Above the debris fans, the creeks follow deep gullies incised into metamorphic bedrock.  Debris flows are not as nimble as water and rather than flowing down the watercourse, they tend to fill it up like a glacier.  A creek which was 5 m wide may be filled with a stream of stone and earth over 50 m wide.  At the centre of the debris flow, the deposited material may be 4-6 m deep.  Stream waters have to find a new way down the gully and usually form new channels on either side of the debris flow.  Between these channels, the consolidated debris flow becomes a raised strip of bolder strewn forest which develops its own distinct vegetation.  When stream waters erode the edges of the debris flow, they create vertical faces that allow the depth and make-up of the debris flows to be examined.

Cardwell lilies
Cardwell lilies fill the understorey on the new forest in the gully
Unaltered material from the stalled debris flow
Red earth and stone between the tree roots show the original character of the debris flow
Fresh landslide debris would contain as much earth as stone, but over time the earth washes away, leaving only the stones.  Trees which have grown on the landslide debris end up with roots looping trough the air as the ground settles and washes away.  Interestingly the remnant debris flow contains a red earth that appears to be of metamorphic origin, and not decomposed granite or sandy clay which is associated with granite boulders that form in situ.  This mix of geologies suggests a mechanism for these massive landslides.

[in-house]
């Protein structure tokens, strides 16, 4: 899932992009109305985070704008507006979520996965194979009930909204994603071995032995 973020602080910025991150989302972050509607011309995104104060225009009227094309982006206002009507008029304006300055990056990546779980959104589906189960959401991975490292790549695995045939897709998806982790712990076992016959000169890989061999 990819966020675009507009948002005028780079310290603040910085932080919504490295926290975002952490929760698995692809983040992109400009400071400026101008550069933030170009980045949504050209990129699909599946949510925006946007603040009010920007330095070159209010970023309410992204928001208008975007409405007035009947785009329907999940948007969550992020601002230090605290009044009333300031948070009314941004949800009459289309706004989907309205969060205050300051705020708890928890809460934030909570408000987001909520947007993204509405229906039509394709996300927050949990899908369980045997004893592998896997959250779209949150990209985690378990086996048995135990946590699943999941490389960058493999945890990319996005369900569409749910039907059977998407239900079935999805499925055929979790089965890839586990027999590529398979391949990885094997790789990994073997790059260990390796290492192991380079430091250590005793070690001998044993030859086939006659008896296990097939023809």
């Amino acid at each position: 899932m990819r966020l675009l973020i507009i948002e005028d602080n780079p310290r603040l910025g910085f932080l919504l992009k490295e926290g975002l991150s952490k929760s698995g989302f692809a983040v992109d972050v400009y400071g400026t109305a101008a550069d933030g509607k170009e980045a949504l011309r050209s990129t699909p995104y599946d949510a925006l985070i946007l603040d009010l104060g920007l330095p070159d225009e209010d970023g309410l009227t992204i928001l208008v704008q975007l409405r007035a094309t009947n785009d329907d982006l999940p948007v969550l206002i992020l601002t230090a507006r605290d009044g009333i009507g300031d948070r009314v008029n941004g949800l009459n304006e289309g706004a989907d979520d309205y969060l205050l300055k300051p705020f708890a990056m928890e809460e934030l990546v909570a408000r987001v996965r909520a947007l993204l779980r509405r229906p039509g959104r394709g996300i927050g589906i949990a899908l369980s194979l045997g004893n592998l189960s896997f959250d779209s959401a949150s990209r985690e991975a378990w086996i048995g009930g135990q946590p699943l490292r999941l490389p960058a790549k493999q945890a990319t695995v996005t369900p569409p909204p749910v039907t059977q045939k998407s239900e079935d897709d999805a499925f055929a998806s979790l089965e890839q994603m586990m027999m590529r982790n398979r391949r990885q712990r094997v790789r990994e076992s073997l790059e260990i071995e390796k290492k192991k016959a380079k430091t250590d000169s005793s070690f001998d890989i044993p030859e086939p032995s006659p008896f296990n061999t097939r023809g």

A contact zone slip plane with a layer of weathered metamorphic rock resting on top
The mountains beside the Cook Highway formed when magma rose up into cracks that formed in the deep deposit of ocean sediments at a time when the east coast was under tension.  The sediments were cooked into metamorphic rocks and the magma solidified to form granite.  All granite forms at least two kilometres below the surface and is then uplifted, however usually the stone into which the granite intruded has long eroded away leaving only the granite geology.  Along most of the Cook Highway, the granite is still in the process of losing its cover of metamorphic rock.  Between the metamorphic rock and the granite is a contact zone which is a hard, almost mirror smooth surface probably composed of melted marine sediment.  These surfaces are steeply sloping and are hundreds of metres long.  There is no more perfect slip plane.  At the top of the mountain is exposed granite, which weathers in the usual fashion and creates boulders.  They mystery is how hundreds of thousands of tonnes of earth and boulders suddenly become mobile and I don't really know so I am going to speculate about what I think happens.  The slope is approximately one in three, which from my carefully conducted experiments of rolling rocks down slopes, is the steepest slope where rolling rocks are more likely to come to rest than keep rolling.  Usually they come to rest after after hitting an obstacle or a few inefficient end over end tumbles.  Many boulders created by weathering of granite outcrop might roll down until the collide with trees or terrain and collect on the mid-slopes of the range which have metamorphic soils.  Soil and small stones washed down from the kilometre long slopes above the exposed rock faces may also build up over time on the rock faces, creating landslide fuel for the future.